Mohamed said the closing down of other businesses had slowed down operational businesses because few people were coming to the area.

Everything is better now, but you don’t know when they might start again. It’s sudden. When they came, we were not prepared to move our stock elsewhere safe. We knew they were going to march on the Monday, but they got violent and started looting on the Sunday,” Mohamed said.

On Ramaphosa’s efforts to mend diplomatic relations with affected nations, Mohamed said this could be good for diplomatic relations but foreign business owners were still vulnerable.

The Zulu king was supposed to come and talk to them [Jeppe Hostel dwellers who are alleged to be behind the attacks], but it never happened. Now, our only hope is that it will not happen again, but you know the story as well as I do,” he added.

Luke Joseph, a 30-year-old Malawian national, reopened his sewing business after it was looted in September and six of his big sewing machines were stolen. Joseph said it was very hard to reopen. He now only has three small sewing machines, and, like Mohamed, said he is scared but hopes there will be no more attacks.

I’m very scared. I’m still traumatised by what happened. Everyone who saw what was happening here would be very scared but there is nothing I can do. If they come, they come,” Joseph said.

Some of those who have decided to stay and reopen say they have done so because they had “too much going on” to simply pick up and leave. They, however, had a warning for the perpetrators of the violence:

We will fight back. Like us, they are made of flesh and blood,” said a business owner, who did not want to be identified.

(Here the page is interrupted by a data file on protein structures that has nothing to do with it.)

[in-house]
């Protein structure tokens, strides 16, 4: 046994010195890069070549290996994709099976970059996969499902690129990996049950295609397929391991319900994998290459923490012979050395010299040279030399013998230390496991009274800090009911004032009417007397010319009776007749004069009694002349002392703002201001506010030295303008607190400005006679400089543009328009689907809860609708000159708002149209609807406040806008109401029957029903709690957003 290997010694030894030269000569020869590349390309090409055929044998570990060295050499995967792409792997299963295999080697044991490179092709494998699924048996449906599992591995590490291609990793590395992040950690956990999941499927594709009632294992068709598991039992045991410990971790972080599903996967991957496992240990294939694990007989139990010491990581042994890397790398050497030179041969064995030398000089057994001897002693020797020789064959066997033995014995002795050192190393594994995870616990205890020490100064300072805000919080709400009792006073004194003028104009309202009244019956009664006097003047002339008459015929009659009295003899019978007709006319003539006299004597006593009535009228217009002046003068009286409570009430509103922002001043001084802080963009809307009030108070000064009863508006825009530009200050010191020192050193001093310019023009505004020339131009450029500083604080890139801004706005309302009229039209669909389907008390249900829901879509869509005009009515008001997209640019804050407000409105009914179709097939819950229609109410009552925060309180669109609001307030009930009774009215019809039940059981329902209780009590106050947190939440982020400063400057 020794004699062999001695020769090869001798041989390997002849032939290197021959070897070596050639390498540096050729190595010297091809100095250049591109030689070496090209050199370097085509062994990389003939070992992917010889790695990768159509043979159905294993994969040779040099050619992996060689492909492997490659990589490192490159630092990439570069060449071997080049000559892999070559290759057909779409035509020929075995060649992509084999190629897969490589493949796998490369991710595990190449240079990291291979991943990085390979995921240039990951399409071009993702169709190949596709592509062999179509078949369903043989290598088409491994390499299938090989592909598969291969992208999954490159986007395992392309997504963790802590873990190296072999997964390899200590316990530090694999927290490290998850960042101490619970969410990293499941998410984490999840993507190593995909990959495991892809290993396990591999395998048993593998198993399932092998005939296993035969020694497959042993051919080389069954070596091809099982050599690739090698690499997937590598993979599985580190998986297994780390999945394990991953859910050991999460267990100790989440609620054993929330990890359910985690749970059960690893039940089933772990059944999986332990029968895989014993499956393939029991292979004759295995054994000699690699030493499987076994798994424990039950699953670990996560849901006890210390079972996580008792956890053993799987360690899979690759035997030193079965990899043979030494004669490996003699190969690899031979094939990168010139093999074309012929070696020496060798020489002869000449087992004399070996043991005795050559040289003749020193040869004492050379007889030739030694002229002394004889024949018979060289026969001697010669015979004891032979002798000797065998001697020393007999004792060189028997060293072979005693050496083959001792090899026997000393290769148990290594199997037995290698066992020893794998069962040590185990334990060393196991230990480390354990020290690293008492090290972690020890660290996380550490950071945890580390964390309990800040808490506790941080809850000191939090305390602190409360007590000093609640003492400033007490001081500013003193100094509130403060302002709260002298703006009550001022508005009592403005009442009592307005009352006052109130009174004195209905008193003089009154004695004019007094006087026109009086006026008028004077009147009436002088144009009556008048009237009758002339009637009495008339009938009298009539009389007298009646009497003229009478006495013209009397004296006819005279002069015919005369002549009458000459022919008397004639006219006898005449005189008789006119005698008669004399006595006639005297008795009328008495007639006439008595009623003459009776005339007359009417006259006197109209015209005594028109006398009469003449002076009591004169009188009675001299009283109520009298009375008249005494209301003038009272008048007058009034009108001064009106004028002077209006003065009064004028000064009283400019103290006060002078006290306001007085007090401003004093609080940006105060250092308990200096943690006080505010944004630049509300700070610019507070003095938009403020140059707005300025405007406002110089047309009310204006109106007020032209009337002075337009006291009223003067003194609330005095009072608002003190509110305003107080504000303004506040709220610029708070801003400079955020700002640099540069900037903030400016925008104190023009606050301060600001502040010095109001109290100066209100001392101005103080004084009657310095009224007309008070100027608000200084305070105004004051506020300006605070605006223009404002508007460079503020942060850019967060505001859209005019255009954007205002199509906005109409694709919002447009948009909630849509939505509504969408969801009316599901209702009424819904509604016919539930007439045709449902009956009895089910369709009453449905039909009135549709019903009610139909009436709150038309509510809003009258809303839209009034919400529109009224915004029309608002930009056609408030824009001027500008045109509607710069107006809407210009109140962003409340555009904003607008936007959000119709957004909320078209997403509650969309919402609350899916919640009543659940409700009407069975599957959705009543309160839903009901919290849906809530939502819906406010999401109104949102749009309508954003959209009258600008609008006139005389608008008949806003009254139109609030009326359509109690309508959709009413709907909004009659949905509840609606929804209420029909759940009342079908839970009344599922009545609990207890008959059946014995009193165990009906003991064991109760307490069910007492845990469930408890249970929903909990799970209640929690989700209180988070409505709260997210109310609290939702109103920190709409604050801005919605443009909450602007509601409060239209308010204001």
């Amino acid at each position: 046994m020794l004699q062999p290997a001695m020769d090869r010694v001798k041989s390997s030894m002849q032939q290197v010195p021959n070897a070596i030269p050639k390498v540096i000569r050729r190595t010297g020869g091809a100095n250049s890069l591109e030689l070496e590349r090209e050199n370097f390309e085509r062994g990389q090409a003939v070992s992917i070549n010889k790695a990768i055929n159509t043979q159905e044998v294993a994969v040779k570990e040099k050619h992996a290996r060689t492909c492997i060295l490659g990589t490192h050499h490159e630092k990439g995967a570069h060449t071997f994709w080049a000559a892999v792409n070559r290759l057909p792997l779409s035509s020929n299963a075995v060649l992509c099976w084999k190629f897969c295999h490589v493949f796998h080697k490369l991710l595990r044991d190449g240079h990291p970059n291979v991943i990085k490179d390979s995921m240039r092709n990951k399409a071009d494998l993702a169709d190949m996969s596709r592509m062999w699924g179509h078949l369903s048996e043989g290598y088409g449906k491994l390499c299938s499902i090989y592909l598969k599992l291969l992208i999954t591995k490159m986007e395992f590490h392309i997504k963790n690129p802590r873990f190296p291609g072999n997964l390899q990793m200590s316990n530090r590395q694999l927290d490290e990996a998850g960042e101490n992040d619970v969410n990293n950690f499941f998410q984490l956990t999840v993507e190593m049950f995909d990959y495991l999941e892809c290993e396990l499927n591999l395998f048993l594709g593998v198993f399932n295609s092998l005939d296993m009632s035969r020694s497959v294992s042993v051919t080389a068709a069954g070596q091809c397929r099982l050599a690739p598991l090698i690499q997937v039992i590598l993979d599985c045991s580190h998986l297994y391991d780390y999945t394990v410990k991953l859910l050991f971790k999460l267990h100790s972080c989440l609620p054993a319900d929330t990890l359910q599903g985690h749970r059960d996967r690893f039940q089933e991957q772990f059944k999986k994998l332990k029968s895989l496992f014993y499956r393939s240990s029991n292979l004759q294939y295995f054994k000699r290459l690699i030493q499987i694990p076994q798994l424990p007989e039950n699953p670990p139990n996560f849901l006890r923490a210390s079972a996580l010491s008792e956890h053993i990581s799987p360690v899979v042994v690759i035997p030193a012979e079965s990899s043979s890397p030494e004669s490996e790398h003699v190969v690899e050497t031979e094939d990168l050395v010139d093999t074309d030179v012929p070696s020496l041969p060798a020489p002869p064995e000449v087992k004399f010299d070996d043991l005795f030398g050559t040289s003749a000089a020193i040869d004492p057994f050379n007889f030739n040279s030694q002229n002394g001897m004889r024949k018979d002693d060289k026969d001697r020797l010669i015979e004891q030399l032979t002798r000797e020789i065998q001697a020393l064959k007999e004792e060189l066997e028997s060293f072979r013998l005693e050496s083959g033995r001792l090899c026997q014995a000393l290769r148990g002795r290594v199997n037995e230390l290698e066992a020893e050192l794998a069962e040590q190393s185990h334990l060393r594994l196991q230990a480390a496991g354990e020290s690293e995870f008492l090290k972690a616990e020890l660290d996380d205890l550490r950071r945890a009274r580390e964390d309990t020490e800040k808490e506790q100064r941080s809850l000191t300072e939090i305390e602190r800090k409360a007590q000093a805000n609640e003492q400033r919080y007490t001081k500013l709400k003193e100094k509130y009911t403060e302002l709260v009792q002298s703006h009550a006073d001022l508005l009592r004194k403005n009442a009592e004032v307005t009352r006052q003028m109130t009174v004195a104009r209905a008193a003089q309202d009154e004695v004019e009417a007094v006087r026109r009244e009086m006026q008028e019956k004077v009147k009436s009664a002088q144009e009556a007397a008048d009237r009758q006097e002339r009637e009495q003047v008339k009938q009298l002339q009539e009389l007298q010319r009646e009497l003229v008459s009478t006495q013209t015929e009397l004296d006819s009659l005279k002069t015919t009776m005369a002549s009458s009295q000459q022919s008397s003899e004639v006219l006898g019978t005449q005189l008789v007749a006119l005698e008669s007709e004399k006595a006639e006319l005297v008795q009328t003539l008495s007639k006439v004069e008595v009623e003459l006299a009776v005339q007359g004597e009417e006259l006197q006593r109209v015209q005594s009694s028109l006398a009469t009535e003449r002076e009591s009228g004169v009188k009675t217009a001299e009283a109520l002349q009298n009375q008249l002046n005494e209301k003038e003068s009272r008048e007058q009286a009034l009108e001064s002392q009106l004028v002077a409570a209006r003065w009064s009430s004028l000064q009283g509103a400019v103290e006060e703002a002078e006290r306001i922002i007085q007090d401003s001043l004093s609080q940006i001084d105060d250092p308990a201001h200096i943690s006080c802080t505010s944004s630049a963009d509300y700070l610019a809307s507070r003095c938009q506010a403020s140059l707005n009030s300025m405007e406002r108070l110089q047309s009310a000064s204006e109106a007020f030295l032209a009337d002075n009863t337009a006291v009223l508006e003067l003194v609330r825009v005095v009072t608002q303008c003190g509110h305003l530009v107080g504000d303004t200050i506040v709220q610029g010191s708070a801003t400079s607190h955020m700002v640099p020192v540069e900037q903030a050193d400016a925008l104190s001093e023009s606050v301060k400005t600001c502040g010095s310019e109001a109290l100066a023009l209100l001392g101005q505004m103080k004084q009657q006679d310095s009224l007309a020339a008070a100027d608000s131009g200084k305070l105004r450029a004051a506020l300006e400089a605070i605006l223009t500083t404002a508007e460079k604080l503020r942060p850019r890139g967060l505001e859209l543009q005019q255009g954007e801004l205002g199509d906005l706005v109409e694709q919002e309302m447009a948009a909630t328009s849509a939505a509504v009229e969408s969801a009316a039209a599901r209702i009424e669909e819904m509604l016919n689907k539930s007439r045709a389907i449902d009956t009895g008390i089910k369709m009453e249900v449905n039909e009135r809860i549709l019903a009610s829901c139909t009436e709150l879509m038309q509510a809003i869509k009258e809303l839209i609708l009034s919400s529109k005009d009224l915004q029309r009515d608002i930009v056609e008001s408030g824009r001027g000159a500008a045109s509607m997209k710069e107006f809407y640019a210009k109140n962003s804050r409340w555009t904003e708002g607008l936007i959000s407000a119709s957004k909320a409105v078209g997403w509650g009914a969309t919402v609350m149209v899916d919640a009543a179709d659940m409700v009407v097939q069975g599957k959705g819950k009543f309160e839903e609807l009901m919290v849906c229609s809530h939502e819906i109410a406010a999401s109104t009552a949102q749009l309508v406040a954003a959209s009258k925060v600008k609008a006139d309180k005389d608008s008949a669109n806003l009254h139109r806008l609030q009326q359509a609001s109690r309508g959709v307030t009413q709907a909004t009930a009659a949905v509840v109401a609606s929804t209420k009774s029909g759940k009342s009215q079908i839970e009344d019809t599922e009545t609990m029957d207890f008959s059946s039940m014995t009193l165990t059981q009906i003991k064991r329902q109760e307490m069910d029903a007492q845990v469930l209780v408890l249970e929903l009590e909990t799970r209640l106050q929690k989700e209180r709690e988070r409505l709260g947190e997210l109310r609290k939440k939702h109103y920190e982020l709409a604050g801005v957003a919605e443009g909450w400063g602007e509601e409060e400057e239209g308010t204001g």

Even the people we employ in our businesses are scared. This slows down our businesses because our employees are not free to interact with customers the way they used to because of the tensions between us,” said business owner Stella Winful.

Winful and her husband, both from Nigeria, decided they would reopen after their business was cleaned out by the rampant crowd of allegedly mostly Zulu men from the nearby Jeppestown hostel.

We are hoping it’s over now. We keep telling ourselves it’s over, but again, if not, what can we do?” asked Winful.

Several of the foreign business owners who spoke to Daily Maverick on Wednesday said they believed the arrival of Zulu King Goodwill Zwelithini would calm the rampant multitudes, most of whom are allegedly residents in Johannesburg’s three main hostels, Jeppestown, Denver, and George Goch.

Nene Onyialo from Nigeria, who owns a big spares shop in Jeppestown, said people are still afraid to come and support businesses in the area. She spoke of her fear during the attacks:

I was too terrified, scared is an understatement. The first thing that came to my mind was whether we were in Syria, it resembled a war zone.”

Meanwhile, fresh messages are being circulated on social media calling for a shutdown of SA to protest against foreign nationals. The source of the messages is unknown. DM